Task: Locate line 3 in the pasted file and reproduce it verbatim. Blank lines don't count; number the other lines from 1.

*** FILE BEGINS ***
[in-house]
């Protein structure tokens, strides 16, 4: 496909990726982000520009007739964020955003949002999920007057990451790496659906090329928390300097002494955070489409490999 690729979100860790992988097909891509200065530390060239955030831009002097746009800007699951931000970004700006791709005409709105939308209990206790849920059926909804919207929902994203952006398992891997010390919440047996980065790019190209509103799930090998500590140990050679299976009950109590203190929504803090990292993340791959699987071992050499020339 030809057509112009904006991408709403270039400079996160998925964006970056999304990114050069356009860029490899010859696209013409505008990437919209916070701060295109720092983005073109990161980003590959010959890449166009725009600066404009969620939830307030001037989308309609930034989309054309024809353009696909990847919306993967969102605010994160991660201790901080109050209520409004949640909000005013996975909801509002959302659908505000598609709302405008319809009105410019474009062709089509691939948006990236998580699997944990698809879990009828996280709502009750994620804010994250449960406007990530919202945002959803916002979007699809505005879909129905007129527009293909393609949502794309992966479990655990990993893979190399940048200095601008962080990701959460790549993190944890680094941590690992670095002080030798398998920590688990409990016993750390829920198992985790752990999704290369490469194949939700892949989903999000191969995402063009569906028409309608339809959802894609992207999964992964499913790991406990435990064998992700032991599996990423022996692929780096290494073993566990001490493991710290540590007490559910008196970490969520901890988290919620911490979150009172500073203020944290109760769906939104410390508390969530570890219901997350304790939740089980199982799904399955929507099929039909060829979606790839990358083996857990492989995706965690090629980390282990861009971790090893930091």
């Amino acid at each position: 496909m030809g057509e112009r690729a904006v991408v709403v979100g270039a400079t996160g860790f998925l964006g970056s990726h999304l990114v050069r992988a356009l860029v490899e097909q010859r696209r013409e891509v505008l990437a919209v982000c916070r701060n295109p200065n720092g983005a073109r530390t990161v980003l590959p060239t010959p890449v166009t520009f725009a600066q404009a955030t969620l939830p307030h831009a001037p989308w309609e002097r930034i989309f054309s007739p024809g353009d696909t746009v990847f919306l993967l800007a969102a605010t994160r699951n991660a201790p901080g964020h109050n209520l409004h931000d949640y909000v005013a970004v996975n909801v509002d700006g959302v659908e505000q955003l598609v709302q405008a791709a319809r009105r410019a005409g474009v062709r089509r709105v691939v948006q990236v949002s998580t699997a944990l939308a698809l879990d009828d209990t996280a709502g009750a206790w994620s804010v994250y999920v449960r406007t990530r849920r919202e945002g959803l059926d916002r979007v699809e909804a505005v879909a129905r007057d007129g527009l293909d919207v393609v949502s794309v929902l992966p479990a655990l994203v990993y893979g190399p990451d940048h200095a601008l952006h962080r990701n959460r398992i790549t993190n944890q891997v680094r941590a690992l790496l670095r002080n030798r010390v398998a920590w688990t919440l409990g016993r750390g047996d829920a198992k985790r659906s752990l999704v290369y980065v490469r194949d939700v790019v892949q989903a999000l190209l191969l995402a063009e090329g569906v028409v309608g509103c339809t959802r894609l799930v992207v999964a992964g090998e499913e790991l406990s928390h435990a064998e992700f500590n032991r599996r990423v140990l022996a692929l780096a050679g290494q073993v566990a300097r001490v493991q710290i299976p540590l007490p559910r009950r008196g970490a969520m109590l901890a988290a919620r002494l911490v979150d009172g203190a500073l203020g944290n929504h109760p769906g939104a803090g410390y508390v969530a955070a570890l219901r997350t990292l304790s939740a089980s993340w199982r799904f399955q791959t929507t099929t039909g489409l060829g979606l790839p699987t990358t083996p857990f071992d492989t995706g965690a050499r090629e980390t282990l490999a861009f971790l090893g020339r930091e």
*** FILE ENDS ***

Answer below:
């Amino acid at each position: 496909m030809g057509e112009r690729a904006v991408v709403v979100g270039a400079t996160g860790f998925l964006g970056s990726h999304l990114v050069r992988a356009l860029v490899e097909q010859r696209r013409e891509v505008l990437a919209v982000c916070r701060n295109p200065n720092g983005a073109r530390t990161v980003l590959p060239t010959p890449v166009t520009f725009a600066q404009a955030t969620l939830p307030h831009a001037p989308w309609e002097r930034i989309f054309s007739p024809g353009d696909t746009v990847f919306l993967l800007a969102a605010t994160r699951n991660a201790p901080g964020h109050n209520l409004h931000d949640y909000v005013a970004v996975n909801v509002d700006g959302v659908e505000q955003l598609v709302q405008a791709a319809r009105r410019a005409g474009v062709r089509r709105v691939v948006q990236v949002s998580t699997a944990l939308a698809l879990d009828d209990t996280a709502g009750a206790w994620s804010v994250y999920v449960r406007t990530r849920r919202e945002g959803l059926d916002r979007v699809e909804a505005v879909a129905r007057d007129g527009l293909d919207v393609v949502s794309v929902l992966p479990a655990l994203v990993y893979g190399p990451d940048h200095a601008l952006h962080r990701n959460r398992i790549t993190n944890q891997v680094r941590a690992l790496l670095r002080n030798r010390v398998a920590w688990t919440l409990g016993r750390g047996d829920a198992k985790r659906s752990l999704v290369y980065v490469r194949d939700v790019v892949q989903a999000l190209l191969l995402a063009e090329g569906v028409v309608g509103c339809t959802r894609l799930v992207v999964a992964g090998e499913e790991l406990s928390h435990a064998e992700f500590n032991r599996r990423v140990l022996a692929l780096a050679g290494q073993v566990a300097r001490v493991q710290i299976p540590l007490p559910r009950r008196g970490a969520m109590l901890a988290a919620r002494l911490v979150d009172g203190a500073l203020g944290n929504h109760p769906g939104a803090g410390y508390v969530a955070a570890l219901r997350t990292l304790s939740a089980s993340w199982r799904f399955q791959t929507t099929t039909g489409l060829g979606l790839p699987t990358t083996p857990f071992d492989t995706g965690a050499r090629e980390t282990l490999a861009f971790l090893g020339r930091e």